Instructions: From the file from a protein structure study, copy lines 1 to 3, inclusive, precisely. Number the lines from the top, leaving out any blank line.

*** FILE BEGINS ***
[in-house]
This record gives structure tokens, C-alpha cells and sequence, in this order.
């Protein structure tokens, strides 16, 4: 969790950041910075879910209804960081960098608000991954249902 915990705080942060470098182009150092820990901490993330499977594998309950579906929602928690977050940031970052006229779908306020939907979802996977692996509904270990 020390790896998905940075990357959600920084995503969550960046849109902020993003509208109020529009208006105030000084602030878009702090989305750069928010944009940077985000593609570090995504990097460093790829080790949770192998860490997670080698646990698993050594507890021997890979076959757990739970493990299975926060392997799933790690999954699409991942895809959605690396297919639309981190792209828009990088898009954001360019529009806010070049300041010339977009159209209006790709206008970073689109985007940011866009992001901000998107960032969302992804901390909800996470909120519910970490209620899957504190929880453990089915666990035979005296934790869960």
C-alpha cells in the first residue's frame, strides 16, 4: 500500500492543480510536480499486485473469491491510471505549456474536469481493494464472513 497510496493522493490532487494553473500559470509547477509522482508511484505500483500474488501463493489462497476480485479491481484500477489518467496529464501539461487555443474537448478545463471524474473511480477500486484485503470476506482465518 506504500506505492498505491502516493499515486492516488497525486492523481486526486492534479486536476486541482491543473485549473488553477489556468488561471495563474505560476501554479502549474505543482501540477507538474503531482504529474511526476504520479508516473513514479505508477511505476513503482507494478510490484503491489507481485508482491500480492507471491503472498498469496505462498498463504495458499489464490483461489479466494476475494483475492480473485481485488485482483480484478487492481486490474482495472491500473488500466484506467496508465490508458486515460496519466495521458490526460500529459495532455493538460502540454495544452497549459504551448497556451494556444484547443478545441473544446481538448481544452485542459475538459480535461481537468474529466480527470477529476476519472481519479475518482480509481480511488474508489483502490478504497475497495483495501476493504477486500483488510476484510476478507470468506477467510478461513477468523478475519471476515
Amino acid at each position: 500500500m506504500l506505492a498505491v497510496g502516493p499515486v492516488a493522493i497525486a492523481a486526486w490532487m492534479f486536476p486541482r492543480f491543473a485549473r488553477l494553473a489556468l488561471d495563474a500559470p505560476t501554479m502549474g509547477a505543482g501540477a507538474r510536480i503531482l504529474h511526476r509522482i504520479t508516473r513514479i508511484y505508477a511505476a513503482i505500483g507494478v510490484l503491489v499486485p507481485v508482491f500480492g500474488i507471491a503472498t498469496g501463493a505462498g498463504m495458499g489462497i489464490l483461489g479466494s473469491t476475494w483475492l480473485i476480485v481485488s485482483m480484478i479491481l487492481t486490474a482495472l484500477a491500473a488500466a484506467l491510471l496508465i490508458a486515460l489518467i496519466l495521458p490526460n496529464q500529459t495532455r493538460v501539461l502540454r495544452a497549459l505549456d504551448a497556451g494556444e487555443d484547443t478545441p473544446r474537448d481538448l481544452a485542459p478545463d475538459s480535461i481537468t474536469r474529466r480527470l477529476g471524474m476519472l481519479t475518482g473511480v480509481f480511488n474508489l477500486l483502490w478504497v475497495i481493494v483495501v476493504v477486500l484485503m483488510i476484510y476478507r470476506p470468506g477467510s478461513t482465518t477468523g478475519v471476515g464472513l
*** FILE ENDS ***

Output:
[in-house]
This record gives structure tokens, C-alpha cells and sequence, in this order.
């Protein structure tokens, strides 16, 4: 969790950041910075879910209804960081960098608000991954249902 915990705080942060470098182009150092820990901490993330499977594998309950579906929602928690977050940031970052006229779908306020939907979802996977692996509904270990 020390790896998905940075990357959600920084995503969550960046849109902020993003509208109020529009208006105030000084602030878009702090989305750069928010944009940077985000593609570090995504990097460093790829080790949770192998860490997670080698646990698993050594507890021997890979076959757990739970493990299975926060392997799933790690999954699409991942895809959605690396297919639309981190792209828009990088898009954001360019529009806010070049300041010339977009159209209006790709206008970073689109985007940011866009992001901000998107960032969302992804901390909800996470909120519910970490209620899957504190929880453990089915666990035979005296934790869960």